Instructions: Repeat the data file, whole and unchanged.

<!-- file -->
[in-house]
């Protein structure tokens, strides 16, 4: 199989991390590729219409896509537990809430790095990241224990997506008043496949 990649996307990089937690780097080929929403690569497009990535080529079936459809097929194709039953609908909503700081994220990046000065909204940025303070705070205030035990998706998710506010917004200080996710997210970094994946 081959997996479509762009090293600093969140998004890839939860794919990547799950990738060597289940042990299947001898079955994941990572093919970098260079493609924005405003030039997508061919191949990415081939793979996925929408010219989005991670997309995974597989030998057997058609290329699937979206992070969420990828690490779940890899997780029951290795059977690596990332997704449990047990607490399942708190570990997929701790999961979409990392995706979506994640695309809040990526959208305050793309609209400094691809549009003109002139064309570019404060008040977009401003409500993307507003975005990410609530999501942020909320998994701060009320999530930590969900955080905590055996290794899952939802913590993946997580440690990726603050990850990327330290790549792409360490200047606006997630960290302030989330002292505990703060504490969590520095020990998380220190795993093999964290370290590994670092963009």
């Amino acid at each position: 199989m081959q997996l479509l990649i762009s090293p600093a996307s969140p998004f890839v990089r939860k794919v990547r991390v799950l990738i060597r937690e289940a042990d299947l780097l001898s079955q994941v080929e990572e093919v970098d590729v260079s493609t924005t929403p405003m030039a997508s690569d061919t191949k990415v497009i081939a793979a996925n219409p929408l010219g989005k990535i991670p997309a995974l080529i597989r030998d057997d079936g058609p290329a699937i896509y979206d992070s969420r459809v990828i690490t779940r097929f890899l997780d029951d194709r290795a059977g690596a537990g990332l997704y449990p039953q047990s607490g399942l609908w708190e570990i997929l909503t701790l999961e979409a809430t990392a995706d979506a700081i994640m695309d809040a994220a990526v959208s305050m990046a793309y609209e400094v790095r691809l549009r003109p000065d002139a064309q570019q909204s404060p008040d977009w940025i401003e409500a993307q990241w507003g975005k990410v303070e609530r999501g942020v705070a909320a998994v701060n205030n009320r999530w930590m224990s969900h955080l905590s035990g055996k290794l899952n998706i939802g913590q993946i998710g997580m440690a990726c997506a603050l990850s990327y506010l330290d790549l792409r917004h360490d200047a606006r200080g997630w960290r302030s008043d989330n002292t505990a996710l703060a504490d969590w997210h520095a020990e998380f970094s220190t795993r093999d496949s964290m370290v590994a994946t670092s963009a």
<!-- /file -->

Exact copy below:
[in-house]
């Protein structure tokens, strides 16, 4: 199989991390590729219409896509537990809430790095990241224990997506008043496949 990649996307990089937690780097080929929403690569497009990535080529079936459809097929194709039953609908909503700081994220990046000065909204940025303070705070205030035990998706998710506010917004200080996710997210970094994946 081959997996479509762009090293600093969140998004890839939860794919990547799950990738060597289940042990299947001898079955994941990572093919970098260079493609924005405003030039997508061919191949990415081939793979996925929408010219989005991670997309995974597989030998057997058609290329699937979206992070969420990828690490779940890899997780029951290795059977690596990332997704449990047990607490399942708190570990997929701790999961979409990392995706979506994640695309809040990526959208305050793309609209400094691809549009003109002139064309570019404060008040977009401003409500993307507003975005990410609530999501942020909320998994701060009320999530930590969900955080905590055996290794899952939802913590993946997580440690990726603050990850990327330290790549792409360490200047606006997630960290302030989330002292505990703060504490969590520095020990998380220190795993093999964290370290590994670092963009």
């Amino acid at each position: 199989m081959q997996l479509l990649i762009s090293p600093a996307s969140p998004f890839v990089r939860k794919v990547r991390v799950l990738i060597r937690e289940a042990d299947l780097l001898s079955q994941v080929e990572e093919v970098d590729v260079s493609t924005t929403p405003m030039a997508s690569d061919t191949k990415v497009i081939a793979a996925n219409p929408l010219g989005k990535i991670p997309a995974l080529i597989r030998d057997d079936g058609p290329a699937i896509y979206d992070s969420r459809v990828i690490t779940r097929f890899l997780d029951d194709r290795a059977g690596a537990g990332l997704y449990p039953q047990s607490g399942l609908w708190e570990i997929l909503t701790l999961e979409a809430t990392a995706d979506a700081i994640m695309d809040a994220a990526v959208s305050m990046a793309y609209e400094v790095r691809l549009r003109p000065d002139a064309q570019q909204s404060p008040d977009w940025i401003e409500a993307q990241w507003g975005k990410v303070e609530r999501g942020v705070a909320a998994v701060n205030n009320r999530w930590m224990s969900h955080l905590s035990g055996k290794l899952n998706i939802g913590q993946i998710g997580m440690a990726c997506a603050l990850s990327y506010l330290d790549l792409r917004h360490d200047a606006r200080g997630w960290r302030s008043d989330n002292t505990a996710l703060a504490d969590w997210h520095a020990e998380f970094s220190t795993r093999d496949s964290m370290v590994a994946t670092s963009a």